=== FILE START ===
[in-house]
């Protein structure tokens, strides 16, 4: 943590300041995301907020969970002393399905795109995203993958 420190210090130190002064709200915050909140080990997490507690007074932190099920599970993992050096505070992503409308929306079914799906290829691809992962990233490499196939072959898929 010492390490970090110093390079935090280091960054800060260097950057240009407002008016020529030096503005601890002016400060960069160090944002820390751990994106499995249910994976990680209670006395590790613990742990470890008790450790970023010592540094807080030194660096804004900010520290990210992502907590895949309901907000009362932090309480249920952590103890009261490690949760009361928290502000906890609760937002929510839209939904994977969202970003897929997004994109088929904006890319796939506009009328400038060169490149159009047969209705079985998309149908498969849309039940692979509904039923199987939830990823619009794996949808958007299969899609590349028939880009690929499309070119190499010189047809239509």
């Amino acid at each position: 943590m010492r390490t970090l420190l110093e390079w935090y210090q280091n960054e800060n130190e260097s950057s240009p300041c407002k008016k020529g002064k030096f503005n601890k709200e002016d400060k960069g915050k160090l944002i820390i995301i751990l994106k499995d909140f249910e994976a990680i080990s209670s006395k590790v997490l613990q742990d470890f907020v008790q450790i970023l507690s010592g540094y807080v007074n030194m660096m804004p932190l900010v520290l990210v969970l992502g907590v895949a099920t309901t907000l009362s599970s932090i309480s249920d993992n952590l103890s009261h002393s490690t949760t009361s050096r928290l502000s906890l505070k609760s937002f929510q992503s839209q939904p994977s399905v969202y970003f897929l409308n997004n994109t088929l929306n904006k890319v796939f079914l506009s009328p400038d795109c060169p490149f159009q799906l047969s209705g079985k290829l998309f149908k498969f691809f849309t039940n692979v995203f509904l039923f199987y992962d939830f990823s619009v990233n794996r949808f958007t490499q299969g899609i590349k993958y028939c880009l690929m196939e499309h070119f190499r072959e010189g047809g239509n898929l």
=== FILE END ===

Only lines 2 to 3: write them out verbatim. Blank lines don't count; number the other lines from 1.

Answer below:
């Protein structure tokens, strides 16, 4: 943590300041995301907020969970002393399905795109995203993958 420190210090130190002064709200915050909140080990997490507690007074932190099920599970993992050096505070992503409308929306079914799906290829691809992962990233490499196939072959898929 010492390490970090110093390079935090280091960054800060260097950057240009407002008016020529030096503005601890002016400060960069160090944002820390751990994106499995249910994976990680209670006395590790613990742990470890008790450790970023010592540094807080030194660096804004900010520290990210992502907590895949309901907000009362932090309480249920952590103890009261490690949760009361928290502000906890609760937002929510839209939904994977969202970003897929997004994109088929904006890319796939506009009328400038060169490149159009047969209705079985998309149908498969849309039940692979509904039923199987939830990823619009794996949808958007299969899609590349028939880009690929499309070119190499010189047809239509």
């Amino acid at each position: 943590m010492r390490t970090l420190l110093e390079w935090y210090q280091n960054e800060n130190e260097s950057s240009p300041c407002k008016k020529g002064k030096f503005n601890k709200e002016d400060k960069g915050k160090l944002i820390i995301i751990l994106k499995d909140f249910e994976a990680i080990s209670s006395k590790v997490l613990q742990d470890f907020v008790q450790i970023l507690s010592g540094y807080v007074n030194m660096m804004p932190l900010v520290l990210v969970l992502g907590v895949a099920t309901t907000l009362s599970s932090i309480s249920d993992n952590l103890s009261h002393s490690t949760t009361s050096r928290l502000s906890l505070k609760s937002f929510q992503s839209q939904p994977s399905v969202y970003f897929l409308n997004n994109t088929l929306n904006k890319v796939f079914l506009s009328p400038d795109c060169p490149f159009q799906l047969s209705g079985k290829l998309f149908k498969f691809f849309t039940n692979v995203f509904l039923f199987y992962d939830f990823s619009v990233n794996r949808f958007t490499q299969g899609i590349k993958y028939c880009l690929m196939e499309h070119f190499r072959e010189g047809g239509n898929l």